May 21, 2019
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A battle over a mural of LePage rages in Portland

PORTLAND, Maine — The politics of free speech played out Tuesday night in paint splashed and sprayed onto an outer wall of Portland’s sewage treatment plant, where late last week an artist painted the likeness of Gov. Paul LePage dressed in the white robes of a Ku Klux Klan member.

The politically barbed mural stretches nearly 30 feet along a wall that Portland sanctions for graffiti and included the message “Dump LePage!” in bold, six-foot lettering. It also labeled him a “RACIST,” “HOMOPHOBE,” “BIGOT” and “GOVERNOR,” with the last word crossed off in red.

Portland declined to remove the mural, with a spokeswoman saying it did not qualify as hate speech and is therefore protected under the First Amendment.

But around 7 p.m. on Tuesday at least two people who felt the mural went too far in likening Maine’s chief executive to a klansman took up brushes and rollers, and covered the picture of LePage with white paint, according to Emma Sawyer, a 21-year old University of Southern Maine student who came upon the mural as it was being covered up.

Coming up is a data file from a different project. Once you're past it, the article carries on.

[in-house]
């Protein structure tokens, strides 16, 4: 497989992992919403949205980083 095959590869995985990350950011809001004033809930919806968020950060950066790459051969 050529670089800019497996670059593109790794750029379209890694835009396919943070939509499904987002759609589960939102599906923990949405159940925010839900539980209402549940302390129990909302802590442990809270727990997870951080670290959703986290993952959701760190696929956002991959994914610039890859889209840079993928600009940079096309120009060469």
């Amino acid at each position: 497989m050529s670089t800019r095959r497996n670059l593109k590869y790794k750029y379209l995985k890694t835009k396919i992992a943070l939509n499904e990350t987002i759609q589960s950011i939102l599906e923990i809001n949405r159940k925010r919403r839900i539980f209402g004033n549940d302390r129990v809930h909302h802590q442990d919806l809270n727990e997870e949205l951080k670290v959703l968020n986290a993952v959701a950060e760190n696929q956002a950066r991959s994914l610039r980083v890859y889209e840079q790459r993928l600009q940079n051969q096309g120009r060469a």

She and a friend had read news reports of about the political art and — fed up with the governor — wanted to see the mural for themselves, Sawyer told BDN Portland. But they were dismayed to find part of the mural covered.

“He literally white-washed a piece about racism in government,” said Sawyer of one of the painters, identified by WCSH as Mark Reilly, a LePage supporter.

Finding the paint still wet, Sawyer and her friend began using fallen leaves and wet clothes to uncover the mural — kicking off an argument that was captured on camera by a local TV station.

Eventually more people joined in uncovering the mural, Sawyer said.

Sawyer and her friend had a conversation with one of the men who painted over the mural and he agreed not to re-cover it, she said. Sawyer conceded that it is inflammatory, but said that the depiction of LePage in Klan robes drives a point home.

“It’s like any other political caricature or satire on a larger scale,” Sawyer said. “It’s a little more outspoken than normal but I think that’s appropriate given that LePage is more outspoken.”

The image of LePage is presently uncovered, but later Tuesday evening, someone painted Mickey Mouse ears onto the likeness of the governor and scrawled the message “No hate” in spray paint.

 



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